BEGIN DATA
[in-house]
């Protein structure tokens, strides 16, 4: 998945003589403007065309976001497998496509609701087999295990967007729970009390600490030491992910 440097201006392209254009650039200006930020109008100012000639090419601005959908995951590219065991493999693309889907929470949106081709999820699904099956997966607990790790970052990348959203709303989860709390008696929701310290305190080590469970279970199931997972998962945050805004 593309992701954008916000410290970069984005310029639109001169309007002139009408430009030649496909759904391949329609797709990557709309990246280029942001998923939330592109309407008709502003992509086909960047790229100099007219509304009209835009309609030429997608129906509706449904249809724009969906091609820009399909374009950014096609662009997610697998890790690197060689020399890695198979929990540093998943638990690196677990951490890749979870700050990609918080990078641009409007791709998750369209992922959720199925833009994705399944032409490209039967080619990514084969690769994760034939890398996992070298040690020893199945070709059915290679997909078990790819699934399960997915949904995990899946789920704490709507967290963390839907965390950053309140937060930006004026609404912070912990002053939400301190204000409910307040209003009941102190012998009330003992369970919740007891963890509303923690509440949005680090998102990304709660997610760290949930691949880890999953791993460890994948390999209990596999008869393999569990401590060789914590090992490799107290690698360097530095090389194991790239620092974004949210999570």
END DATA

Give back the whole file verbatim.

[in-house]
């Protein structure tokens, strides 16, 4: 998945003589403007065309976001497998496509609701087999295990967007729970009390600490030491992910 440097201006392209254009650039200006930020109008100012000639090419601005959908995951590219065991493999693309889907929470949106081709999820699904099956997966607990790790970052990348959203709303989860709390008696929701310290305190080590469970279970199931997972998962945050805004 593309992701954008916000410290970069984005310029639109001169309007002139009408430009030649496909759904391949329609797709990557709309990246280029942001998923939330592109309407008709502003992509086909960047790229100099007219509304009209835009309609030429997608129906509706449904249809724009969906091609820009399909374009950014096609662009997610697998890790690197060689020399890695198979929990540093998943638990690196677990951490890749979870700050990609918080990078641009409007791709998750369209992922959720199925833009994705399944032409490209039967080619990514084969690769994760034939890398996992070298040690020893199945070709059915290679997909078990790819699934399960997915949904995990899946789920704490709507967290963390839907965390950053309140937060930006004026609404912070912990002053939400301190204000409910307040209003009941102190012998009330003992369970919740007891963890509303923690509440949005680090998102990304709660997610760290949930691949880890999953791993460890994948390999209990596999008869393999569990401590060789914590090992490799107290690698360097530095090389194991790239620092974004949210999570």